04 February 2009

Warrant of Authority

Tucked away on a small wall near the fixin's bar at the Pecos Bill Tall Tale Inn & Cafe are a couple of documents pivotal to the safety and settlement of the West.

In Liberty City, Texas on March 24, 1894 Pecos Bill received his Warrant of Authority in Company C of the Texas Rangers. His Provisional Captaincy came along with his occupation, which is listed as Defender of the Defenseless. Additionally, Pecos Bill's faithful companion, Widowmaker, was also granted his Warrant of Authority in Liberty City in March of 1894. Though Widowmaker's Warrant of Authority lists him as an enlisted man and Honorary Member.

Looking a little closer at the Warrants of Authority we see some folds in the papers, causing damage to these priceless papers that seems out of place. As it turns out, these documents were issued by Texas' Adjutant General beginning in 1874 until 1935. In lieu of badges and credentials the Rangers kept their Warrants of Authority on their person, often folding them and placing them in their pockets for safe keeping and easy access.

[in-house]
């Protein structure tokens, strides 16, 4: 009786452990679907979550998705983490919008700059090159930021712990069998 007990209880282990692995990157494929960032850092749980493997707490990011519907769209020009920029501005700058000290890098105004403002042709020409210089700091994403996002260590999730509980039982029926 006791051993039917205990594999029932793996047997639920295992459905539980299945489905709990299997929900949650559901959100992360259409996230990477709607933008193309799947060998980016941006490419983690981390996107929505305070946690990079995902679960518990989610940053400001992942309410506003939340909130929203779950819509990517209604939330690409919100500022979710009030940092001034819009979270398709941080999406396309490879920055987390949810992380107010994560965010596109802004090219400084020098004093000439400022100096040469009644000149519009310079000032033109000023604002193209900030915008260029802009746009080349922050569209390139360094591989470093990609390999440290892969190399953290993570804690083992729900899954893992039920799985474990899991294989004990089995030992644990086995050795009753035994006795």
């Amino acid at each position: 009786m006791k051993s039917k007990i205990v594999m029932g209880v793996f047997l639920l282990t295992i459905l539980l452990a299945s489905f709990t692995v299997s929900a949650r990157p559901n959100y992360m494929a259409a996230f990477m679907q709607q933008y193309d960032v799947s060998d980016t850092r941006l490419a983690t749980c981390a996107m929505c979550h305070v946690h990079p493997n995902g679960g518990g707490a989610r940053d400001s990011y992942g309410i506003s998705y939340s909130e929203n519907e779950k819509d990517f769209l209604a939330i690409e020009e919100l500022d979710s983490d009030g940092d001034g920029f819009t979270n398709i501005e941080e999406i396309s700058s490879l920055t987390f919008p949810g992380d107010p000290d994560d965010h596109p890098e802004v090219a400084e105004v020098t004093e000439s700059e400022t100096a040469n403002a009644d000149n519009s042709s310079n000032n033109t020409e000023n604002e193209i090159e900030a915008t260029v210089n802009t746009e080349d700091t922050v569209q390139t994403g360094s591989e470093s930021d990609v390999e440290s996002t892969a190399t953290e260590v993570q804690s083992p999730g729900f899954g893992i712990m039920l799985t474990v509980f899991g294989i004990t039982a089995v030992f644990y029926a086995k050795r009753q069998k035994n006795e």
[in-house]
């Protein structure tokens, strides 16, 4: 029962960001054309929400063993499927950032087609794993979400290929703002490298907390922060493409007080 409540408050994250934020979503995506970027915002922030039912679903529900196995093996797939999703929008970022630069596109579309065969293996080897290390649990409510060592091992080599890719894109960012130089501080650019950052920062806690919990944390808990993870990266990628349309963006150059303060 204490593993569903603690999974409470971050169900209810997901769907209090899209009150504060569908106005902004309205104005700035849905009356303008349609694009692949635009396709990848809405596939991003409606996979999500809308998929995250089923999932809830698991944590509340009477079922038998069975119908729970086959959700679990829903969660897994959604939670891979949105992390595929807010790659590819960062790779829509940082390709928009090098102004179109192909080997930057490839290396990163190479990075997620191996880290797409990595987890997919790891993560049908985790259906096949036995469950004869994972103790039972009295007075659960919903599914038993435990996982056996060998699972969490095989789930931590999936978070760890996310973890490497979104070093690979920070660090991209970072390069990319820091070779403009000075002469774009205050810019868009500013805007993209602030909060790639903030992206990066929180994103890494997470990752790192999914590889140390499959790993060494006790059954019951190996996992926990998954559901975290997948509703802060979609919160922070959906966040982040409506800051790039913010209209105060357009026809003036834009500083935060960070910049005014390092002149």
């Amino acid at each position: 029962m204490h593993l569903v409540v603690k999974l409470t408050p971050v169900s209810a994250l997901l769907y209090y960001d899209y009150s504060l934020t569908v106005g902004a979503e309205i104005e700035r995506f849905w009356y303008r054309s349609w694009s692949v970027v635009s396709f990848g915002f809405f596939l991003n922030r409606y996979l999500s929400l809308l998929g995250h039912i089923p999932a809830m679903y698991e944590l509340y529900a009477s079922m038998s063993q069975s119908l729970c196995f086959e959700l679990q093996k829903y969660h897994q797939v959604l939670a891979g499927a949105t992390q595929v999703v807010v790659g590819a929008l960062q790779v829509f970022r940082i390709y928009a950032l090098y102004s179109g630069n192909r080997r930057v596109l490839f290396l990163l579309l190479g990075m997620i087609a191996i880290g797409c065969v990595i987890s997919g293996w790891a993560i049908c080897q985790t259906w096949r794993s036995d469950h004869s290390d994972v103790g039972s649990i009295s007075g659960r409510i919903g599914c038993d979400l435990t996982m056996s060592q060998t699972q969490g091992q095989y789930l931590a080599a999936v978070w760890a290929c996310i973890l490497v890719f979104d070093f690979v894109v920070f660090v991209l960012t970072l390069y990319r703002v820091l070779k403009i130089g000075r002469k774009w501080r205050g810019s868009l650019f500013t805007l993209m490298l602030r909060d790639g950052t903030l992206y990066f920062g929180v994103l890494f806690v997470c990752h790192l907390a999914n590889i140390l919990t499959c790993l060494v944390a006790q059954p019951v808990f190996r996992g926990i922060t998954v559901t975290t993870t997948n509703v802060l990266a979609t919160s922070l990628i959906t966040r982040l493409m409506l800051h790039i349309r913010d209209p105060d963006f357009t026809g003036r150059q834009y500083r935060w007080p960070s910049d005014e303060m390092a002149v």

Upon further investigation, both Pecos Bill's and Widowmaker's documents raise questions. Widowmaker is listed as being an enlistee in the Texas Rangers. Yet, according to Ranger history, Warrants of Authority were only bestowed upon officers, never enlisted personnel. As for Pecos Bill's, his Warrant of Authority is dated for March 24, 1894, while making reference to an “Act of the 27th Legislature of the State of Texas. Approved, March 29th, 1901.” Still, Pecos Bill and Widowmaker were both legends in their own right, and a few inconsistencies can certainly be overlooked.

All in all, Governor Sam Houston and Adjutant General John Reid could not have asked for a finer man or a finer stallion to represent the Texas Rangers than Pecos Bill and Widowmaker.

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